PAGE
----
HARI SREENIVASAN: The three-and-a-half-year-old conflict in Syria reached another grim milestone today. The United Nations reports that more three million Syrians have now been forced to flee their country.
Jeffrey Brown has more.
JEFFREY BROWN: Most of the refugees have fled to bordering nations, some of which are buckling from the strain of the massive influx. One in four people in Lebanon today, nearly 1.2 million are Syrian refugees. Jordan has more than 600,000 Syrians, Turkey more than 800,000. And Iraq, now with a growing humanitarian situation of its own, has more than 200,000 refugees.
Joining me now with more is Paul O’Brien, vice president for policy and campaign at Oxfam.
And welcome to you.
Another benchmark and a very large number. First, broadly speaking, how significant is that?
PAUL O’BRIEN, Oxfam America: It’s significant. It’s tragic.
We have been watching the numbers grow ever since Oxfam started working on this crisis. We have been calling on policy-makers both in the region, in the United States and globally to do something about it. No one has done enough. And so we see a tragic number like we do today.
JEFFREY BROWN: Inside Syria itself, how much do we know about the situation, where people are fleeing, how many there are?
PAUL O’BRIEN: We know it’s bad. We know that there are 11 million people with humanitarian needs on the ground in Syria still. That’s half the population.
A quarter-of-a-million of those, you just can’t even reach because they’re facing so much fear of conflict that no one can get near them. Oxfam is trying to reach about — it’s hard to verify, but we think about a million people with water, digging wells, sometimes trucking water, sometimes dealing with infrastructure.
It’s a very difficult place for an organization like ours in which to work, to verify that what we’re doing is being done well. We’re doing the best we can, but it’s hard for all the organizations.
JEFFREY BROWN: You mentioned humanitarian feeds and you cited water.
PAUL O’BRIEN: Yes.
JEFFREY BROWN: That’s a key one. What else? What are…
PAUL O’BRIEN: The fundamental need is safety.
That’s what people really want, is the ability to stay where they are. Most Syrians would like to go back. Many are reluctant to because of safety. But the things we deal with when they don’t get safety is water, food security, shelter, basic fundamentals to get through the day. What we’re basically trying to do is help the population survive until we can start to help them rebuild their lives.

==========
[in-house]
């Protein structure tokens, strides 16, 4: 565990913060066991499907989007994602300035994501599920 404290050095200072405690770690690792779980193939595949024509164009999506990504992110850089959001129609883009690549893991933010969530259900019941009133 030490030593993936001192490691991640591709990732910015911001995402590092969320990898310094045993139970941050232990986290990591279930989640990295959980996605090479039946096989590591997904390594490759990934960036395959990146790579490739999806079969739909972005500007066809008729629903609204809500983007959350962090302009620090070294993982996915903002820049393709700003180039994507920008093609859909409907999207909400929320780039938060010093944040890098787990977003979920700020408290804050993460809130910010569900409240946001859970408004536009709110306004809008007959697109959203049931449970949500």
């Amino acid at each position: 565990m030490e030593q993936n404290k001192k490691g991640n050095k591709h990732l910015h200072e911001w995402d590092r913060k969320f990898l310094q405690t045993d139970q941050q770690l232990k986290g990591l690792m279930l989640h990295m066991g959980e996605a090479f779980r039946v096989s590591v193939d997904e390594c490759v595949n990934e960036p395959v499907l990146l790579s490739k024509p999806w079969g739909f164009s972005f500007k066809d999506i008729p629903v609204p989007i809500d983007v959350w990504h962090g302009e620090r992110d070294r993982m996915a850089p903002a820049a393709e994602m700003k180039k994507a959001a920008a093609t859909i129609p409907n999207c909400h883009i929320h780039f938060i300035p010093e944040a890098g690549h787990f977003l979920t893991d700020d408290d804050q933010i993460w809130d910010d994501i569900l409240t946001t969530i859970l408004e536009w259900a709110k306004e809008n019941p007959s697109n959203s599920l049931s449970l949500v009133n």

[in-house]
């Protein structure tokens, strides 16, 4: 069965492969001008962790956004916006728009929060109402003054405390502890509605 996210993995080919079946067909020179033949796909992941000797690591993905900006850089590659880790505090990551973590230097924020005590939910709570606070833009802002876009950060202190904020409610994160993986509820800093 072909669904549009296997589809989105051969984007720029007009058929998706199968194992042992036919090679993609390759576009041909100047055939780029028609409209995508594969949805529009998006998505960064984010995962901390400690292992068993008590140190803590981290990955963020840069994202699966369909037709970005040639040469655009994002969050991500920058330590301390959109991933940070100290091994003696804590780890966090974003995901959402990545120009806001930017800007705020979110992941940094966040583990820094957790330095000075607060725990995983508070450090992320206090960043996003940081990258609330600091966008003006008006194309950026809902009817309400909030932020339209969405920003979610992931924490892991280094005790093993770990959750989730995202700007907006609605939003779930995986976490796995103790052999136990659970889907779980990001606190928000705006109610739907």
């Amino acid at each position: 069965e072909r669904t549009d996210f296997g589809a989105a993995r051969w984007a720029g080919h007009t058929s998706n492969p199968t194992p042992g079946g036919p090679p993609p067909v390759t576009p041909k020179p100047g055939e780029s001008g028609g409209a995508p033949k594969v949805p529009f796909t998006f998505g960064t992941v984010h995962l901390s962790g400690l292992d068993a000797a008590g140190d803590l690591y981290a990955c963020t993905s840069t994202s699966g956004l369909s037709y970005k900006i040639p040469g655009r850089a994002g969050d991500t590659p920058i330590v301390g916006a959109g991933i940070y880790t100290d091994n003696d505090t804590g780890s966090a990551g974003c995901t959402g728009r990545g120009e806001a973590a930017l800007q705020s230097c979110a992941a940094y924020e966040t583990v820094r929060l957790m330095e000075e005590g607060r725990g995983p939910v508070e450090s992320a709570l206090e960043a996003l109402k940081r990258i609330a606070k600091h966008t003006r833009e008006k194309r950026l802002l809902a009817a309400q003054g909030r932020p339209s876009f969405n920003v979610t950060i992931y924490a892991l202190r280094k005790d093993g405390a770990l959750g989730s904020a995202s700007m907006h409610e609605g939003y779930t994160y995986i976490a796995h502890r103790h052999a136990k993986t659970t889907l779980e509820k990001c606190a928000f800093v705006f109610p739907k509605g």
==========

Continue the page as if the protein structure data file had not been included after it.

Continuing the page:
JEFFREY BROWN: Now, in these bordering countries, and I cited some of the very large numbers, these put — this puts a great strain on many of these countries.
PAUL O’BRIEN: Yes, they’re buckling.
This can’t go on. For the countries that you mentioned, Jordan, Lebanon, Turkey, the populations of refugees there have grown beyond what they are capable of managing, if they ever were. It’s not economically viable. It’s not viable in terms of security. And we’re going to see the consequences of it if the international community more generally doesn’t come to their help.
JEFFREY BROWN: Well, so give us some examples of what is life like in border camps and elsewhere that you are seeing?
PAUL O’BRIEN: People are literally waiting to live. They are trying to rebuild lives.
It’s been three years now, so they’re trying to eke out an economic livelihood. They’re trying to work with local populations. Sometimes, they’re competing with local population for jobs. That won’t work in the long term if the numbers keep growing.
They’re not getting enough aid to get them anywhere near all of the ingredients they need to rebuild their lives. The U.N. tried to get the money it needed to serve these populations. It’s $2 billion short in terms of its most recent appeal.
And, actually, it’s not the United States that’s the problem on the aid front. It’s been quite generous, relatively speaking.
JEFFREY BROWN: And so where is the problem that you see?
PAUL O’BRIEN: Well, it’s sort of — it’s twofold in terms of the donors.
Other donors are going to have to step up to the plate in the same way. We have got to get the kinds of numbers that the U.N. is calling for maxed. That’s one thing. But because the numbers of refugees has grown so much and looks like it’s going to continue to grow, the neighboring countries cannot be expected to continue to absorb them.
JEFFREY BROWN: Right.
PAUL O’BRIEN: So that presents a different question for the United States. Is it willing to start absorbing in resettlement flows some of these people?
JEFFREY BROWN: A much bigger question.
PAUL O’BRIEN: Yes, it is.
Since the crisis began, we have absorbed less than 200 Syrian refugees. And, collectively, the Europeans have absorbed less than 200,000, but that question is going to keep coming back to us.
JEFFREY BROWN: But just very briefly, you said and it looks as though the number will continue to grow. Every sign is that three million benchmark will be well-surpassed.
PAUL O’BRIEN: Absolutely.
And with the Iraq situation, it’s only likely to get worse. They are sometimes leaving for economic reasons, but, fundamentally, they’re leaving for security reasons. And the security situation is not getting any better. June or — sorry — July of this year was the worst month yet in terms of fatalities of civilians since the crisis started. So it’s getting worse.
JEFFREY BROWN: Paul O’Brien of Oxfam, thank you so much.
PAUL O’BRIEN: Thank you.